Pikes Peak

Pikes Peak
"Spacious Skies"
Showing posts with label Cumberland Sound. Show all posts
Showing posts with label Cumberland Sound. Show all posts

Monday, October 24, 2022

Tuesday, October 18, 2022

Cumberland Sound, Cumberland Island - "The Light of Your Countenance"


There are many who say,
"Who will show us any
LORD, lift up the light of
   Your countenance upon
You have put gladness in
   my heart,
More than in the season
   that thier grain and wine
I will aboth lie down in
   peace, and sleep;
For You alone, O LORD
   make me dwell in safety.

Psalm 4:6-8 NKJV

Thursday, March 31, 2022

Cumberland Sound - "All Scripture is Inspired by God"

 All scripture is inspired by God and is useful for teaching, for reproof, for correction, and for training in righteousness, so that everyone who belongs to God may be proficient, equipped for every good work.

2 Timothy 3:16-17

Saturday, January 25, 2014

Sights of the Sea - Cumberland Sound

The colony of birds at Cumberland Sound enjoyed their bathing time.  The beach is protected and is a bird's nesting ground.

Friday, January 24, 2014

Sounds of the Sea -- Cumberland Sound

These pictures were taken this week from the pier at Fort Clinch State Park of Cumberland Sound.  I basically had the pier to myself.  In the "Sound of the Sea", Henry Wadsworth Longfellow describes the sound of the sea waves as they lap against the shore and the tide rises.  He compares the rush of the tide to rushes of inspiration people experience sometimes.

"Sit in reverie and watch the changing color of the waves
that break upon the idle seashore of the mind."
-Henry Wadsworth Longfellow

The Sound of the Sea

The sea awoke at midnight from its sleep,
  And round the pebbly beaches far and wide
  I heard the first wave of the rising tide
  Rush onward with uninterrupted sweep;
A voice out of the silence of the deep,
  A sound mysteriously multiplied
  As of a cataract from the mountain's side,
  Or roar of winds upon a wooded steep.
So comes to us at times, from the unknown
  And inaccessible solitudes of being,
  The rushing of the sea-tides of the soul;
And inspirations, that we deem our own,
  Are some divine foreshadowing and foreseeing
  Of things beyond our reason or control.

Friday, May 31, 2013

A Sea Bird's Paradise Cumberland Sound

At Cumberland Sound the beach was covered with seabirds and their nests.  The sky, ocean and beach was painted in watercolor shades of blue and beige.  The fishing pier was the longest pier I have ever walked.  A family of Dolphins were swimming close to the bridge diving in and out of the water.  This is a place I plan to return, time and time again.  It was breath taking seeing so much sea life in one place.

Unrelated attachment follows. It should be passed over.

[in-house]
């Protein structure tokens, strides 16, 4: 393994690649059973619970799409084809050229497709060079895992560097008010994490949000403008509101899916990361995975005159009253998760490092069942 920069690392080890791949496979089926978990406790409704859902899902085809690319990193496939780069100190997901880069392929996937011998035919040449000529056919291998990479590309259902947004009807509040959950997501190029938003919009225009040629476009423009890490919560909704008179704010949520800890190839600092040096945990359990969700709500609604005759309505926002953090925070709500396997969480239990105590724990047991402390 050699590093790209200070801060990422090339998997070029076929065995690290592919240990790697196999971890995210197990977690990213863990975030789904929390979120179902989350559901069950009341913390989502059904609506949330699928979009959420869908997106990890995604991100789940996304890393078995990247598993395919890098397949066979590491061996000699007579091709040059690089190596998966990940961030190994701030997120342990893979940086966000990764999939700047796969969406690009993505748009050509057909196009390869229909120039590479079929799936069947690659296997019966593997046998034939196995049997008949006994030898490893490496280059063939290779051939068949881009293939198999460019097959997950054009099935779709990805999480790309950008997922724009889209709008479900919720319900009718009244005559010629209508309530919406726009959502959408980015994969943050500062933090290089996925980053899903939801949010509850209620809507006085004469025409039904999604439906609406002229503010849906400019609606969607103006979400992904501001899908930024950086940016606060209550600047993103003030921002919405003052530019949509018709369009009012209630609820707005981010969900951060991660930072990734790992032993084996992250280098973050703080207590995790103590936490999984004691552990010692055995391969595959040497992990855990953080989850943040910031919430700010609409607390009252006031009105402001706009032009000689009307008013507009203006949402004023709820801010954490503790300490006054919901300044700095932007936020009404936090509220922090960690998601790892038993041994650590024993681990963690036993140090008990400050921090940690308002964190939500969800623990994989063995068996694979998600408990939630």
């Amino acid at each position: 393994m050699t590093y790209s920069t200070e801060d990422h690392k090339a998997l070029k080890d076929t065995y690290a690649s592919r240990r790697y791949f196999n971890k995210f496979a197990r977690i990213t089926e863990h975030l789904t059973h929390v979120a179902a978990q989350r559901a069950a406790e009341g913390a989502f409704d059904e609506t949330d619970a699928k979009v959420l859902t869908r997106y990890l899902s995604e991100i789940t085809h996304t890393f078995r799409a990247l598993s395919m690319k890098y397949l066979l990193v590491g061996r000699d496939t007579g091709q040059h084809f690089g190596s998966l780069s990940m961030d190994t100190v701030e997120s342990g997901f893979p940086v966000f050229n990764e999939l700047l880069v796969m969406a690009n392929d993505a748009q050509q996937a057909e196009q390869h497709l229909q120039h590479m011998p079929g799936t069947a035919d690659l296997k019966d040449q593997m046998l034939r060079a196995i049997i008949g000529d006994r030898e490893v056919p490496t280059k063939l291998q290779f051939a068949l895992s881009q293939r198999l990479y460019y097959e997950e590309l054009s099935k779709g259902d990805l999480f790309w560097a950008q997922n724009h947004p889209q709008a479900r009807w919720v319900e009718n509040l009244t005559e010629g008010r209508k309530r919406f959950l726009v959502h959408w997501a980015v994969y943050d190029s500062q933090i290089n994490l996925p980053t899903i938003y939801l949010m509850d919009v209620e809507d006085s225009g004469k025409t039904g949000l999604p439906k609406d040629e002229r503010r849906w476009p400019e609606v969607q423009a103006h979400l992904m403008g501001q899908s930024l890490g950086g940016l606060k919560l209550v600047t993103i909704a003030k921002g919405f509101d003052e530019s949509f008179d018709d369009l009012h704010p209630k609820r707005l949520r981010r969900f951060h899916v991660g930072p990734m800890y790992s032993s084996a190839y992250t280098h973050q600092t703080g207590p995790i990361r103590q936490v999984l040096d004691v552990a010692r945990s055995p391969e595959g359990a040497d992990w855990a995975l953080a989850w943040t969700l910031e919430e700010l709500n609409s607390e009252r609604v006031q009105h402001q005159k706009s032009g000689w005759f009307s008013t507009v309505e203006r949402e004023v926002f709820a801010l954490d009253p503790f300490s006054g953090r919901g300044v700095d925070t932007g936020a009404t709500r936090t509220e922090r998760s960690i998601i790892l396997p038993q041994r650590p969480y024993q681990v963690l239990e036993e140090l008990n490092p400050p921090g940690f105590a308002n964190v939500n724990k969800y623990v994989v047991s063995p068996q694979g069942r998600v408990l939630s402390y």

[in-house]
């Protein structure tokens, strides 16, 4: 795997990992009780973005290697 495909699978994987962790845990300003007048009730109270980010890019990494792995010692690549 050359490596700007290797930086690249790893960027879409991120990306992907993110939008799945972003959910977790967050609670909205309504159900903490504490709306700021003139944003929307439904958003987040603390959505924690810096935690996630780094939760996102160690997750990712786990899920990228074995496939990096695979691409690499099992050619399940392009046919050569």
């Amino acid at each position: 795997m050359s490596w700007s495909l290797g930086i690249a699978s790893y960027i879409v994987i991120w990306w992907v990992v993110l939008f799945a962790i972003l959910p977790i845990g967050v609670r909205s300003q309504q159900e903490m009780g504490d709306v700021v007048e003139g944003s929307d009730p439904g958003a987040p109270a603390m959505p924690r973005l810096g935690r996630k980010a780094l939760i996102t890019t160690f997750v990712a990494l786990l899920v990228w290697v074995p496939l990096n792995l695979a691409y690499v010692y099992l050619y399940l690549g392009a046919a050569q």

To A Sea Bird (Santa Cruz 1869)
Sauntering hither on listless wings,
Careless vagabond of the sea,
Little thou heedest the surf that sings,
The bar that thunders, the shale that rings,-
Give me to keep thy company.

Little thou hast, old friend, that 's new;
Storms and wrecks are old things to thee;
Sick am I of these changes, too;
Little to care for, little to rue,-
I on the shore, and thou on the sea.

All of thy wanderings, far and near,
Bring thee at last to shore and me;
All of my journeyings end them here:
This our tether must be our cheer,-
I on the shore, and thou on the sea.

Lazily rocking on ocean's breast,
Something in common, old friend, have we:
Thou on the shingle seek'st thy nest,
I to the waters look for rest,-
I on the shore, and thou on the sea.

Francis Bret Harte (August 25, 1837 - May 6, 1902) was an American author and poet, who worked in a number of different professional capacities including miner, teacher, messenger and journalist before turning to full time writing in 1871. 
A picture of the author Bret HarteBret Harte moved to California in 1853 and spent part of his life in a mining camp near Humboldt Bay (the current town of Arcata), a setting which provided material for some of his works. While The Luck of Roaring Camp (published in 1968) made Bret Harte famous nationwide and helped him to land a writing contract with a publisher in 1871, he faltered and was without a contract by 1872. In 1878 Bret Harte was appointed as United States Consul in Krefeld, Germany and then to Glasgow in 1880. He spent thirty years in Europe, moving to London in 1885. He died in England of throat cancer in 1902. Bret Harte's literary output improved while he was in Europe and helped to revive his popularity. The Outcasts of Poker Flat and Tennessee's Partner join The Luck of Roaring Camp on the list of his influential works.